Let me start by saying that worldbuilding won’t be super important for every writer. Depending on genre and writer interest, worldbuilding might not have even been something that you’ve considered.
If you’re writing a contemporary set in the modern-day, sure maybe you don’t need to worry about it. For everyone else, this might be important to consider.
Worldbuilding is found most often in fantasy or sci-fi for the purposes of this article we will be exploring the topic through those lenses.
Almost like home.
Every world you build will have something in common with earth.
I’m not only saying that you can’t make an entirely new world, but I am saying that you shouldn’t try to. When it comes to writing a book, you need to consider the readers learning curve.
If you make a world that is too different from the one that the reader is familiar with you’ll will end up spending most of your book explaining anything and everything. The reader doesn’t want to get bogged down with explanations, the more they can take at face value the better!
Your reader doesn’t want to feel like they are preparing for an exam. They want to join your hero and feel at home in their world for a while.
How not to overshare.
There is a writing technique among worldbuilders that is called the ‘iceberg theory’, which means that a writer should only show about 10% of the worldbuilding that they’ve done.
You should know your world well, but your reader doesn’t need to know it as well as you do. Knowing more than you are sharing about the rules of the world can bring authenticity into your book when rules that are never mentioned are consistently followed.
Do not fall into the trap of putting all of the iceberg above the water.
Oversharing is one of my most common downfalls, I put a lot of research into my stories, and I want to show it off. Unfortunately, that makes the story boring and filled with information that is irrelevant to the plot. I ended up deleting a whopping 1000 words from a short story of mine, now that doesn’t sound like a lot until you realise that the story ended up being 2500 words in total.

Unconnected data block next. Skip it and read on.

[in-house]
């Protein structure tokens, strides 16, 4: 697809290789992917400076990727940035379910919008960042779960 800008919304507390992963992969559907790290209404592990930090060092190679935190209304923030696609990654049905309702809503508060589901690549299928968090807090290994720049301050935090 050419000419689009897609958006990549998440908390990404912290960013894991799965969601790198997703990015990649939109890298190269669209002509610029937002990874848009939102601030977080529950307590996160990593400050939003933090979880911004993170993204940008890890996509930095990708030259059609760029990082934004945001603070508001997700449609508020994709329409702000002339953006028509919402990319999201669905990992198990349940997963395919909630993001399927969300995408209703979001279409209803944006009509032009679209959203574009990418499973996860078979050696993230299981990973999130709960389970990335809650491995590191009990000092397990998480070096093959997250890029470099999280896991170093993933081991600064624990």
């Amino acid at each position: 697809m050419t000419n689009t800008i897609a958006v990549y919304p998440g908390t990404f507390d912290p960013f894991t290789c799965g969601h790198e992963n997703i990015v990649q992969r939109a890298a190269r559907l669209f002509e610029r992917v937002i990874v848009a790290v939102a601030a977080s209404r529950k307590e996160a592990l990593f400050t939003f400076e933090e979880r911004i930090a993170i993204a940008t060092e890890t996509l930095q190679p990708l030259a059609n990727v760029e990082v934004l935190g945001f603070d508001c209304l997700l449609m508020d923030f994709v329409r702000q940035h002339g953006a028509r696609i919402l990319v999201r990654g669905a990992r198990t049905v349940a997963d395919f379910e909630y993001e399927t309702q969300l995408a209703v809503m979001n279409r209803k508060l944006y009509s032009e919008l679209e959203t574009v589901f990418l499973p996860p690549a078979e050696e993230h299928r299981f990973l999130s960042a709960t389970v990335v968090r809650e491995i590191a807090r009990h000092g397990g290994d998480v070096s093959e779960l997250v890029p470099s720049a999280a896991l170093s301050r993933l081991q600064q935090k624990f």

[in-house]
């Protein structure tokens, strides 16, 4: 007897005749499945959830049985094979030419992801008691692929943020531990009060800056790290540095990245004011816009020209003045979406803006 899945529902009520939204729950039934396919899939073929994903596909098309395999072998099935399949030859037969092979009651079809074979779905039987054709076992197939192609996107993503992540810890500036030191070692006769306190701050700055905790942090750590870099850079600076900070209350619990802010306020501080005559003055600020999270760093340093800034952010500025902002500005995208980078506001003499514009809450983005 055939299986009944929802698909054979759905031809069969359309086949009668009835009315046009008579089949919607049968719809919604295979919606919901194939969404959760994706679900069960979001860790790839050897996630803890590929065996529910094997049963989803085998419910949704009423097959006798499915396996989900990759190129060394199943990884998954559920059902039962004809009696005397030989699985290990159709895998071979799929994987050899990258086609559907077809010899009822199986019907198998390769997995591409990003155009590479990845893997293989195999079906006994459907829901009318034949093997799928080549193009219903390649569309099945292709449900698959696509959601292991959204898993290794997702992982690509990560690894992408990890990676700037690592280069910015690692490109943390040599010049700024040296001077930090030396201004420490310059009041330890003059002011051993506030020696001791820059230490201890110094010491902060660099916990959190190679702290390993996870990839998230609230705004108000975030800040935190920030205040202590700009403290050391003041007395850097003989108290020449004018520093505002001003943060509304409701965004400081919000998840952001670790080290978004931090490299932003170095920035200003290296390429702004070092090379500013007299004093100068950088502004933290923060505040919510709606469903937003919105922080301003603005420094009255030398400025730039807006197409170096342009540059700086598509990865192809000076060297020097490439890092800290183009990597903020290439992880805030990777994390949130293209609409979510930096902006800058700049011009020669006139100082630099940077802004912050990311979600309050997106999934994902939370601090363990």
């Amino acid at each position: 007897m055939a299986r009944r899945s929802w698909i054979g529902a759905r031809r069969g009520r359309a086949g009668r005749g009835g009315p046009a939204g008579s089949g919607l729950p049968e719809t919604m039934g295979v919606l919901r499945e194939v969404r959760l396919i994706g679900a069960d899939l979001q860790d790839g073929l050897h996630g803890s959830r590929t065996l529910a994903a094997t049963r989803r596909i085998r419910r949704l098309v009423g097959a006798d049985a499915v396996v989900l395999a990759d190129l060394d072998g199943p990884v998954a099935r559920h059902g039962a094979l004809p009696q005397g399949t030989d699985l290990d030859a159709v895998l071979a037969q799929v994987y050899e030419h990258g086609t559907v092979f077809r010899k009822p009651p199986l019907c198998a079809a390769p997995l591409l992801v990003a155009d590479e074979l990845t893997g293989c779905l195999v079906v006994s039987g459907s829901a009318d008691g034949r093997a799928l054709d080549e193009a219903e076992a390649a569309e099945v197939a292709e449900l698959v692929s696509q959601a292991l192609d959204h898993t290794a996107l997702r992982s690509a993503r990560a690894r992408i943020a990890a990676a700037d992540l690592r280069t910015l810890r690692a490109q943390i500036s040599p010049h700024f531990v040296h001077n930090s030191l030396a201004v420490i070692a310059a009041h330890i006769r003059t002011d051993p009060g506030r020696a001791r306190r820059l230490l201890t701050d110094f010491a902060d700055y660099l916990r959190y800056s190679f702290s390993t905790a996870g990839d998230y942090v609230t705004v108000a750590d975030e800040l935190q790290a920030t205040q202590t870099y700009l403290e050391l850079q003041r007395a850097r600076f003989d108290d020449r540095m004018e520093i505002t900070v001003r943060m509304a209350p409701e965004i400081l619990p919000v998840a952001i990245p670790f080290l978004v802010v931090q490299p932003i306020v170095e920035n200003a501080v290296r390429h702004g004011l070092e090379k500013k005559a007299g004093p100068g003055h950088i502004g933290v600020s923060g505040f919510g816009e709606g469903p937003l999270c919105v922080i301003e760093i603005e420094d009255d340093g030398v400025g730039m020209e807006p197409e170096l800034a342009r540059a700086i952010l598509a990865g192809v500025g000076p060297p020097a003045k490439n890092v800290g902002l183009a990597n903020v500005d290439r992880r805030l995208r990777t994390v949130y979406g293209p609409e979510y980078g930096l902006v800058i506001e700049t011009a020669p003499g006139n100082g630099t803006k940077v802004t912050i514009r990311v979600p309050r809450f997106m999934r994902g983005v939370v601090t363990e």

I removed almost half of my short story because I was so focused on making it believable that I forget the reader wasn’t interested in learning about the ins and outs of cannibalism. They just wanted to know if my protagonist got eaten.
Don’t panic pantsers!
While world-building might not be a relevant practise for your first draft, you can still use world-building to backfill the information required to make your world seem real.
An illusion of an iceberg can be created by looking at some of the situations that might be unlikely within your book and writing answers into the story on your second draft.
You can also discovery write your journey, plot and characters and then rewrite your story to include some elements of worldbuilding that you would have liked to explore more.
Work with your readers
Readers want to be immersed in a new place. They want to believe your world is real. It’s your job to help convince them that it is.
A good rule of thumb for building a convincing world is to consider three questions that your readers may ask about the world that you are making, then give them four answers. Show your reader that you’ve put thought into the way that one thing works so that they will trust you when you introduce new ideas to them.
If you show the reader that you’ve really thought about how the world works they are more likely to get sucked into an immersive reading experience.
Trust has already been built between the author and reader so the story can now flow unhindered. This is good for readers and writers alike because it means that the in-depth explanations are now over. The characters can move on, the plot can advance, and your reader won’t question every little thing that happens in your novel.
How do you build a world?
As I mentioned at the beginning of this article, you want to build a world that is familiar but different. You can do this by choosing aspects of our world and slightly changing them. You want to select aspects from two different settings: the physical environment and the cultural context.
Physical settings are things that would exist even if humans didn’t. We are talking about plants, animals, weather etc.
Cultural settings are things that are impacted by humans. Languages, customs, food, fashion, sports, dating… all of these things can be slightly different in your world. Considering these things will help you build exciting plot points.
I would recommend taking two or three cultural settings and one or two physical settings and begin changing them. Consider what would happen to your world if you changed any aspect of your current lifestyle! The possibilities are endless and exciting!
The most crucial aspect of world-building is to make sure that you pick things that interest you as a writer! We, readers, want to explore the world that you’ve created! I want to get excited about your politics or world religions. I want to talk a walk under your glowing blue trees or taste the fruit that knocks people unconscious! Have fun with your world! We want to have fun with it too!
As always, I cannot wait to see you on the bookshelf!